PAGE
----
This MMO is a lot of things, but right now it's a remake of Heat, as performed by The Muppets. It all began five minutes ago as I casually hung around outside a multi-storey car park as my colleagues stole a van up on the third floor. When they drove off a conveniently placed ramp and tilted delightfully downwards into the midriff of a passing pedestrian, an APB was called out on us.
I sprinted over the prostrate, spreadeag-led body of the deceased innocent and leapt into the back of the van, then hung out of its sliding door as the A-Team were once wont to do. Within 30 seconds I was spraying machine gun fire at the four pursuers that the matchmaking system had judged were foes of equal ability to my own quadlet of lawbreaking scum.
We tumbled off the highway and smashed into the side of a skyscraper, and then fought a running battle through a street of exploding cars while giggling like maniacs.
In short, when it hits its own sweet spot of insanity, APB is the game I've been dreaming of since 1997: the first day my two little feet hit the top-down sidewalk of Liberty City and I gunned my very first civilian in what I imagined to be his face.
CRIME IS FUN
The first decision you'll make in APB is a binary one: will you play as a Criminal or as an Enforcer? Crims can get up to hijinks within the sandbox districts of San Paro, while Enforcers are out to stop them. Both factions run amok on servers containing up to 100 players, whether amidst the high-rises of the Financial District or gunning their vehicles over the rooftops of the Waterfront. Criminals mug people, steal cars and drive them to dodgy dealers, ram-raid stores and run away with pilfered items, or simply murder members of the AI population, and as they do so their notoriety will climb through five levels of wanted-ness.
Depending on civilian reports and the heat associated with a crim's name, the game's mainframe will call out an Enforcer player judged to be of a similar skill level (or perhaps two or three who each account for a fraction of the greatness of the villain's whole) and the chase shall begin. What's more, to ensure the highest level of funness is suckled from APB's almighty teats, both factions will be roaming in groups, each hollering at a bound gang of chums over VOIP - the Enforcers out to inflict their own brand of justice, and the Criminals watching the filth gradually amass in their wing mirrors.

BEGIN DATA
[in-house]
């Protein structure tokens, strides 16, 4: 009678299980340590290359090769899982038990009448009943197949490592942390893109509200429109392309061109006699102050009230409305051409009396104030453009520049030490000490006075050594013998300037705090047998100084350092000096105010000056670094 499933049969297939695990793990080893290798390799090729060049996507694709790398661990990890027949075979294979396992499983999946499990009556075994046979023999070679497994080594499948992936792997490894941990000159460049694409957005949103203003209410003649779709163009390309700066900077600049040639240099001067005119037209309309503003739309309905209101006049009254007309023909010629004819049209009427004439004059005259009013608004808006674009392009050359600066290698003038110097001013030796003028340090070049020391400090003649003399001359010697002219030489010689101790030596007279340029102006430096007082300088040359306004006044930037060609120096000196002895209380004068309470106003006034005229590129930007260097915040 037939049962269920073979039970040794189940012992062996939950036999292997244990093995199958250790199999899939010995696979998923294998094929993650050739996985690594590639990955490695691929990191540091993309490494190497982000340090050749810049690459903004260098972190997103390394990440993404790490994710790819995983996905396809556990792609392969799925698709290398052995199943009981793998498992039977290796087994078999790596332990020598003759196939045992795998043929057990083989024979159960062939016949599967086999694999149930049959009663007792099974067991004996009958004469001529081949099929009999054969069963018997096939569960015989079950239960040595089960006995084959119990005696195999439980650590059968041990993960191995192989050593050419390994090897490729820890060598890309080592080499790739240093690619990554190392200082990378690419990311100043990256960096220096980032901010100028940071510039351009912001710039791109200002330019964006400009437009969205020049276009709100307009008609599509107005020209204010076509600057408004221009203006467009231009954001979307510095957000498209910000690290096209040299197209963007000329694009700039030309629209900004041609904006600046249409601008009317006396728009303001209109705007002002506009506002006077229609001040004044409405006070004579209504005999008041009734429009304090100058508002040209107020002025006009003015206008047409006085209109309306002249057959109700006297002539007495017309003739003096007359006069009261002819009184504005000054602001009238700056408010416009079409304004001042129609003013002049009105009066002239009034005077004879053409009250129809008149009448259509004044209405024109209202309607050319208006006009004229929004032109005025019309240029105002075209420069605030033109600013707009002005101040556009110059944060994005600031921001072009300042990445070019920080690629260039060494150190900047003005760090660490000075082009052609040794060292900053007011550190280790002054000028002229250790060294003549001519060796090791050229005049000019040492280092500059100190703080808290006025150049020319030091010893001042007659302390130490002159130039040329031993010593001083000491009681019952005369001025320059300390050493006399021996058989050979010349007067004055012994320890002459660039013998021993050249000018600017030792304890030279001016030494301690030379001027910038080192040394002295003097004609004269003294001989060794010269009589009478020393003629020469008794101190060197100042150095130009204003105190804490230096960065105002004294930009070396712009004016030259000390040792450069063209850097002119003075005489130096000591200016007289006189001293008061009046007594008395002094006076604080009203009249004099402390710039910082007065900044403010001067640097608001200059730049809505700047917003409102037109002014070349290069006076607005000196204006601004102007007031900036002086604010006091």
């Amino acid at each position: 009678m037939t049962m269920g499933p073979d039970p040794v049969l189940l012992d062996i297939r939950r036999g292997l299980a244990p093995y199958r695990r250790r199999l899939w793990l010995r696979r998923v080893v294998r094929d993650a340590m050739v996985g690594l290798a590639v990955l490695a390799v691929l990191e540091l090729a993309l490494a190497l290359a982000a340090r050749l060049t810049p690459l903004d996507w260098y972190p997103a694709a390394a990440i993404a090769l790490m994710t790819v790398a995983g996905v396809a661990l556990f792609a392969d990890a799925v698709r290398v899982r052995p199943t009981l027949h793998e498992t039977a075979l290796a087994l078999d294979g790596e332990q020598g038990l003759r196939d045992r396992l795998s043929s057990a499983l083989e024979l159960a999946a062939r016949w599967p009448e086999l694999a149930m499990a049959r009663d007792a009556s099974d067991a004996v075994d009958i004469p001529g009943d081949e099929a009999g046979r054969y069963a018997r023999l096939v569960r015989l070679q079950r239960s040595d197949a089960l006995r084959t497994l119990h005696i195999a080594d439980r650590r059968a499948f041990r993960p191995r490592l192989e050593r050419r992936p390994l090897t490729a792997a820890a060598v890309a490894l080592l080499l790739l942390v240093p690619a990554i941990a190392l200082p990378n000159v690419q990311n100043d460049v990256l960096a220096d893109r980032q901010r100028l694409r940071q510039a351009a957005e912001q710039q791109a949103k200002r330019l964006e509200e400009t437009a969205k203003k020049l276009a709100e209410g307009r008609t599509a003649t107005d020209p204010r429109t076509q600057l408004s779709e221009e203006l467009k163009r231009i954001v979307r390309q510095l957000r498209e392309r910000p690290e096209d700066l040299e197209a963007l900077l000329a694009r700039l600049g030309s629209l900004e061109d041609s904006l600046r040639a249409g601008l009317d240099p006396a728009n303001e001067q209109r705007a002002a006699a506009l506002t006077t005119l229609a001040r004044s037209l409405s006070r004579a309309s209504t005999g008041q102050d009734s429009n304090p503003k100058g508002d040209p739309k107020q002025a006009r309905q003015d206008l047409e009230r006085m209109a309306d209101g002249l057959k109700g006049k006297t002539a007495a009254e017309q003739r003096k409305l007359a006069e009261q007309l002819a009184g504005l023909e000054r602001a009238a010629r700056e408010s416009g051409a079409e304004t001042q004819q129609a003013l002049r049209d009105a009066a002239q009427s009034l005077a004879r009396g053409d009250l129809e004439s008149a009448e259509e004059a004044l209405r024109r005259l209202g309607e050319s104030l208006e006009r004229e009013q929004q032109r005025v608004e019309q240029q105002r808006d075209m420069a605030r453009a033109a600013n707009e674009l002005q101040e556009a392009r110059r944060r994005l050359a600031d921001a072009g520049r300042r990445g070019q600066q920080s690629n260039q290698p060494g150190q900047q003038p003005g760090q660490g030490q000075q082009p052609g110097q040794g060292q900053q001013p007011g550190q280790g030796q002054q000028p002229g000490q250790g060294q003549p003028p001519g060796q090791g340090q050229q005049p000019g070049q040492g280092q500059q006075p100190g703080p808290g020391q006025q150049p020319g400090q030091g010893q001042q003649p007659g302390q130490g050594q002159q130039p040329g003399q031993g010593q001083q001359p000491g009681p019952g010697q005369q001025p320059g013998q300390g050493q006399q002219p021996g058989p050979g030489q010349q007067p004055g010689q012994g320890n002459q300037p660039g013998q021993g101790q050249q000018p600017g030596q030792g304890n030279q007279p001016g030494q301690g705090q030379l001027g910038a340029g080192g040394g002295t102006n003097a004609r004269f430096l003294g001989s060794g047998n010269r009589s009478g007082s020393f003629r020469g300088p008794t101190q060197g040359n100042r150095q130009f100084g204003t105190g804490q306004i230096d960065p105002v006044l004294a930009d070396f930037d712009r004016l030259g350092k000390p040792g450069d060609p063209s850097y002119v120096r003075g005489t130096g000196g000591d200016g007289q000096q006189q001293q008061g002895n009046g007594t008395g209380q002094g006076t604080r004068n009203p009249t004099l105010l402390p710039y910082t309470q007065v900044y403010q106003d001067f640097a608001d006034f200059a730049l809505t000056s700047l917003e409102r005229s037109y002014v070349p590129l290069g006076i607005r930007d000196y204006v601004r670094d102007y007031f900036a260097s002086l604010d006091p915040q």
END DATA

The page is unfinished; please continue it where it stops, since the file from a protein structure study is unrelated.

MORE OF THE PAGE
Let's not run away with ourselves though, as once the character creation Enforcer/Criminal divide has been crossed there's still a way to go. Simply put, APB has the most powerful tools yet seen in an MMO to sculpt the persona you want to carry through your travails within San Paro. Fiddling with your appearance is a slider bar orgy of muscles, visible veins, age, chest hair and ear orientation - after which you'll appear in nothing but a pair of boxers in APB's social district.
This is the one area in which Enforcers and Criminals can hang out together, trying to maintain conversation while nearly-naked faction members with wonky half-done faces are continually born into thin air over by the customisation terminals. At these terminals APB's wondrous self-improvement systems go far beyond simple pointing and clicking at garments: they allow you to design your own symbols and fonts to use as graffiti, tattoos or car decals in-game, to buy and customise vehicles in which anything can be fiddled with from the noise the siren makes to the symbols on the bonnet, and finally to create your own audio in APB's very own sound suite.